Tag Archives: hope is the thing with feathers

A tiny, little, amazing story.

9 Apr

photo-23

Today, as I unloaded from school pick up,

doing my normal routine of getting my daughter out of the passenger side of the car,

slinging her backpack over my shoulder,

walking her around the car to my side where I get her brother out in his incredibly heavy infant carrier,

when my daughter said, “Wait. I want to see my brother.”

And it stopped me in my tracks;

I got that incredible feeling of happiness and awe at my new team.

I thought about how I’ve never myself uttered those words.

So I decided I was going to blog about it.

And I brought them inside and I went to take him out of his carseat,

and she came up to him, stroked his arm, and starting to sing, this will be our year.

Smile for me, little one.

She sang all the words and he giggled and cooed.

And then, at that moment, a feather fell from the sky, onto the pile of us.

I swear to you.

After somewhat of a hard time  this week, I am comforted to know that my angels are

applauding my team, just as loudly, and just as clearly

as I am.

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Today I realize

28 Feb

that I could use a bit of strength.

photo (88)So I am arming myself accordingly.

 

When it rains…

2 Aug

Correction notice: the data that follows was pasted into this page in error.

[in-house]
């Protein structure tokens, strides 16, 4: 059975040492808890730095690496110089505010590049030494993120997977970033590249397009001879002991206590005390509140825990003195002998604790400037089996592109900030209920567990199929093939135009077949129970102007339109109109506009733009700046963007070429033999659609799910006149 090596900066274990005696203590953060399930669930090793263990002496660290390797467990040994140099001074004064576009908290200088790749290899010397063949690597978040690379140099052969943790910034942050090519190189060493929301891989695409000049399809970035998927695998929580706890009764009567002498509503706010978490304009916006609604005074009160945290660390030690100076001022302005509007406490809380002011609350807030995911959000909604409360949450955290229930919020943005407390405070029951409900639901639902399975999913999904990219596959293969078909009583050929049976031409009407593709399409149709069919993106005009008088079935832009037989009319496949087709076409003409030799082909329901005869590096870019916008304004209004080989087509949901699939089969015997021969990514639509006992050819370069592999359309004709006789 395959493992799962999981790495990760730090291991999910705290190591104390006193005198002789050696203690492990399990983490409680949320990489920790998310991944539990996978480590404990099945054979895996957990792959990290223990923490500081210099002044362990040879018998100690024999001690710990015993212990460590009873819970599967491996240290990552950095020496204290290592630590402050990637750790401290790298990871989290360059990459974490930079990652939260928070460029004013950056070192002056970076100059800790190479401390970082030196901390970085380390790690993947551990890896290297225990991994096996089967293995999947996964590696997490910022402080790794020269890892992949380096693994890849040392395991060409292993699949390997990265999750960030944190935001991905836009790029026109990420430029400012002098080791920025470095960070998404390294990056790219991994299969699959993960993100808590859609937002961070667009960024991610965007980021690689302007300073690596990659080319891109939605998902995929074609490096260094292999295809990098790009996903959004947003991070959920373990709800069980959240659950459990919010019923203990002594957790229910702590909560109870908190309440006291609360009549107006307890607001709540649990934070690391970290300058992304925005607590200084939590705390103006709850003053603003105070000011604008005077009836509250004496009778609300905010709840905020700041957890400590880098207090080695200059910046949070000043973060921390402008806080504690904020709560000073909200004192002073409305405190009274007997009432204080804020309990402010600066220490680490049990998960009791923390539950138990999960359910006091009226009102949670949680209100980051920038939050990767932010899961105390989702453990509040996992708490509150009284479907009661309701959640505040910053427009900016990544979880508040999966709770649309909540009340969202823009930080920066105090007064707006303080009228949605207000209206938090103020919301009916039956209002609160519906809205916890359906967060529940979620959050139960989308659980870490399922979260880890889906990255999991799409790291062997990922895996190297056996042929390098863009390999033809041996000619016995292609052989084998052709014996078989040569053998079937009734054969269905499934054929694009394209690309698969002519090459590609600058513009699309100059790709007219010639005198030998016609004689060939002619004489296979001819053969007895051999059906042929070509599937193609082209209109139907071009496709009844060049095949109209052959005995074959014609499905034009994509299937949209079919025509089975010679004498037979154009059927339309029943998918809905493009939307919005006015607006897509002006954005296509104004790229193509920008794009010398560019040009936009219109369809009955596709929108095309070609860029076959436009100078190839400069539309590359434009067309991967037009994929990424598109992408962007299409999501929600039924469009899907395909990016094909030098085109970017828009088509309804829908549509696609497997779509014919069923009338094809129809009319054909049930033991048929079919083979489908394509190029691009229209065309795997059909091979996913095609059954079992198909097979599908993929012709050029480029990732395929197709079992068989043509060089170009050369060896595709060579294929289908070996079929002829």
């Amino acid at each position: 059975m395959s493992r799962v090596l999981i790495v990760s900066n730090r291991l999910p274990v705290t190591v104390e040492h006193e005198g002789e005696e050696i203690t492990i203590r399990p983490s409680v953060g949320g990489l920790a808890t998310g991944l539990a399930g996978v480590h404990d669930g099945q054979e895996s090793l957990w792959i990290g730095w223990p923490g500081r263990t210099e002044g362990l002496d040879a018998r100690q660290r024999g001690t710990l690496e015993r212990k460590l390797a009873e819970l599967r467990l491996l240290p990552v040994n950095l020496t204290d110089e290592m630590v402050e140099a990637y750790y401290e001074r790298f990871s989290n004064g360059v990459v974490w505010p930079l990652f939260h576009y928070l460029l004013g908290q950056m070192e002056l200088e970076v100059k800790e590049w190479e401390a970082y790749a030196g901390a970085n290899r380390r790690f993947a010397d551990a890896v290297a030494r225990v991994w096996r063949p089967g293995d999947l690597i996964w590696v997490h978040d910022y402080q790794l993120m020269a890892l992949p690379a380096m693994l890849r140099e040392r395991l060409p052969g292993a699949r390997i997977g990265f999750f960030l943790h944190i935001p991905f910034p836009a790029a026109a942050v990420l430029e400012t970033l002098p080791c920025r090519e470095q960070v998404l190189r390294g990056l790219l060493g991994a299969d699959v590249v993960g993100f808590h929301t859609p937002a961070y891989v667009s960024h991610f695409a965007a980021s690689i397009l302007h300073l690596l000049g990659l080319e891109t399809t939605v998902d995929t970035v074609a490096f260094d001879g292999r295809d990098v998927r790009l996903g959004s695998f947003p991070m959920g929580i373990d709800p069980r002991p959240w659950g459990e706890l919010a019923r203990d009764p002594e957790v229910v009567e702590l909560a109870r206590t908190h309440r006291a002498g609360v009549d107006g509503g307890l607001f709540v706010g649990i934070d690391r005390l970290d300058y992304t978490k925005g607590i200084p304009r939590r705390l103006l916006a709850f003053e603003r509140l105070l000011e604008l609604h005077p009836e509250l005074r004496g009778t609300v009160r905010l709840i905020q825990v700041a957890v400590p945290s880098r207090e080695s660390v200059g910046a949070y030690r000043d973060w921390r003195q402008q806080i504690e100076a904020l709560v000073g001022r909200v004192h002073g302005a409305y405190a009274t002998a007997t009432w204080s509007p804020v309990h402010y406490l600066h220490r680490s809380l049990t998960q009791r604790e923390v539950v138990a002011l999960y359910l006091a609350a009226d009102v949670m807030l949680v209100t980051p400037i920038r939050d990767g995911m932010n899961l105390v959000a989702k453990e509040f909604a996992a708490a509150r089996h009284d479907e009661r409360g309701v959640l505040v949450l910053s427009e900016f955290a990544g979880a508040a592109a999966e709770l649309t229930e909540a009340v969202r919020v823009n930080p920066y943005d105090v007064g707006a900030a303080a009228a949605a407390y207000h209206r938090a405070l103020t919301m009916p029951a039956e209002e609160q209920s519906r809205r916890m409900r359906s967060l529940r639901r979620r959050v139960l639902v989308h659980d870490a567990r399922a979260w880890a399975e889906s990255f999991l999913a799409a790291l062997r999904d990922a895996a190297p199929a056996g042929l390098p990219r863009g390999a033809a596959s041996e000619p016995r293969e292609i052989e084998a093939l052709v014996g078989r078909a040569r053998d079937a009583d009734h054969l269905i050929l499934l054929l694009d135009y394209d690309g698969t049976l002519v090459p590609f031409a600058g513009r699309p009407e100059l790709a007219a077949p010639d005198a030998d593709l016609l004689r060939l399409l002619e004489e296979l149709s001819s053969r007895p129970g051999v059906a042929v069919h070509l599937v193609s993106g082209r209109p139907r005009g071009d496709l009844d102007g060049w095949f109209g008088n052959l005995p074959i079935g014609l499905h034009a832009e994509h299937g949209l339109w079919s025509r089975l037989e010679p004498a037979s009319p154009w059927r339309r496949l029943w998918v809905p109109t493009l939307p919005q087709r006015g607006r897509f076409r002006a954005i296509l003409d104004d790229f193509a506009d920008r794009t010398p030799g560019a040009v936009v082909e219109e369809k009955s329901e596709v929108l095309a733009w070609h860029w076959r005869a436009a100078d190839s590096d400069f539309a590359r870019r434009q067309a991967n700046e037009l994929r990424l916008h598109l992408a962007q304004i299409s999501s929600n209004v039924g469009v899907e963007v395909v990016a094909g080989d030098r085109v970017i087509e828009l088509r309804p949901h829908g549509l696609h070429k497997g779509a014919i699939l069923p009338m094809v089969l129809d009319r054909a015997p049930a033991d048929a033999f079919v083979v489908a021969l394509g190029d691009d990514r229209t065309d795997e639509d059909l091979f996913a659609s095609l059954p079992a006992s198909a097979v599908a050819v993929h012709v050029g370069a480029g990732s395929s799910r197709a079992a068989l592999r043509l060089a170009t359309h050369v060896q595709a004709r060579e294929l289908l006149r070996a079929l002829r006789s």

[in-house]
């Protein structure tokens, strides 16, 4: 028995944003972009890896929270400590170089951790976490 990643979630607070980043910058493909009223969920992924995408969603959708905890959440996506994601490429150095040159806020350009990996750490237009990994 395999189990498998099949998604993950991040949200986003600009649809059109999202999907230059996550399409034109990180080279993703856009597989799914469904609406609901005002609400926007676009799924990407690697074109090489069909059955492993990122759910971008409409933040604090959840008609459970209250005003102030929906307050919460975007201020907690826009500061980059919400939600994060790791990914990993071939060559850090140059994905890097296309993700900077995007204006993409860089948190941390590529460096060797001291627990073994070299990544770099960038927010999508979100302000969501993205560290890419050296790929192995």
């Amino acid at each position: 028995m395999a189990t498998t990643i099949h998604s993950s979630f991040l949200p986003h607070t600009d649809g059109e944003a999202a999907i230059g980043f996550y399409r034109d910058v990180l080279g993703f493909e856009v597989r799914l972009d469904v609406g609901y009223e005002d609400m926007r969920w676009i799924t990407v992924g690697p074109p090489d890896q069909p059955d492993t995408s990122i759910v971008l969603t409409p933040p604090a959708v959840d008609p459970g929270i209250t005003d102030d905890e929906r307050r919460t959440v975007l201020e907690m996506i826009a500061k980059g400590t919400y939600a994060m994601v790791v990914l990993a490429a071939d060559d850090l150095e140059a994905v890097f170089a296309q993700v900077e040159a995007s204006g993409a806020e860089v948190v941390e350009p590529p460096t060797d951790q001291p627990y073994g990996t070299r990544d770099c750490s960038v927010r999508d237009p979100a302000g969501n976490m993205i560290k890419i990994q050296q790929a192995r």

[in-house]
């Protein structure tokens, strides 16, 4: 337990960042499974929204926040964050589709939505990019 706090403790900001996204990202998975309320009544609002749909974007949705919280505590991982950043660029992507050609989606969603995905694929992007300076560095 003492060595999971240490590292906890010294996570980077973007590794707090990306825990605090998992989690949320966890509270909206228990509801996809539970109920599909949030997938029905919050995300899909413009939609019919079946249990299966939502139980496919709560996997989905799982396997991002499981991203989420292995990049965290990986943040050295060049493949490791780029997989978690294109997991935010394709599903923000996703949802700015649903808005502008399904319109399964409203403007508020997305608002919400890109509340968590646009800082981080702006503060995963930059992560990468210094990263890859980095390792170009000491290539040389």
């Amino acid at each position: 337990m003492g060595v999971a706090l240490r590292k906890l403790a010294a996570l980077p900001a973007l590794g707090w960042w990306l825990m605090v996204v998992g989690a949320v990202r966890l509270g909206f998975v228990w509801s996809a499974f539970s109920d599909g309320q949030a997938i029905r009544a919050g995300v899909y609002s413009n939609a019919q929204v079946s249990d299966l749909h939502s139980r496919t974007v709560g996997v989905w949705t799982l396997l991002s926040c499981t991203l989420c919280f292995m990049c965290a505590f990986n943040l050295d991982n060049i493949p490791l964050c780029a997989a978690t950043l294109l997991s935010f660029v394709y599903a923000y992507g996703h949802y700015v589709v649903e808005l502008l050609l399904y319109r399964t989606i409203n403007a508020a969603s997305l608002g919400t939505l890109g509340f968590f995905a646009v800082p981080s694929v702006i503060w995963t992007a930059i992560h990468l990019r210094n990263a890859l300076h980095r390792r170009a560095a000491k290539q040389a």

The past few weeks have been trying.

I have felt overwhelmed.

And sometimes lonely. And sometimes scared.

It has been hard. For reasons that I have written about on here

and for other reasons that I have not.

And I have not chosen to share certain things because

I like to use this space to express my gratitude,

and to talk about sparkly shoes and dance parties and princesses.

And because there are some things that I’ve chosen to keep private.

But, as hard as this summer has been in some ways,

it has also been very beautiful.

I am so grateful that my loved ones, who were once ailing, are now healing.

I am overwhelmingly thankful for our incredible support system.

I am blessed.

Because as hard as much of this summer has been, it has also given me so many moments of wonder;

my daughter now speaking in small sentences

Hi Lola, woof woof!

No no, Ziggy, shhh!

And she learned to walk.

My baby walks!

And she sings.

My baby sings!

And she takes off her glasses and cleans them with a tissue.

My baby isn’t a baby!

Sigh.

***

Overwhelmed.

So tonight, as my feelings of fear crept back up into my throat,

threatening to choke me,

I decided to quiet the noise and take my girl for an evening walk to the park.

And as I walked, my baby walked by my side, and she stopped, right next to this.

Once again, my angels have come to the rescue.

And as soon as I saw that small, black feather, I could breathe again.

And I realized that everything will be OK.

I had my hand around my daughter’s tiny, delicate wrist, as she led me across the park

and I knew that we’d be fine.

We’d have to.

I guess sometimes I have to stop taking care of my little baby turned little girl,

and give her a minute to take care of me.

So yes, our rainstorm may continue,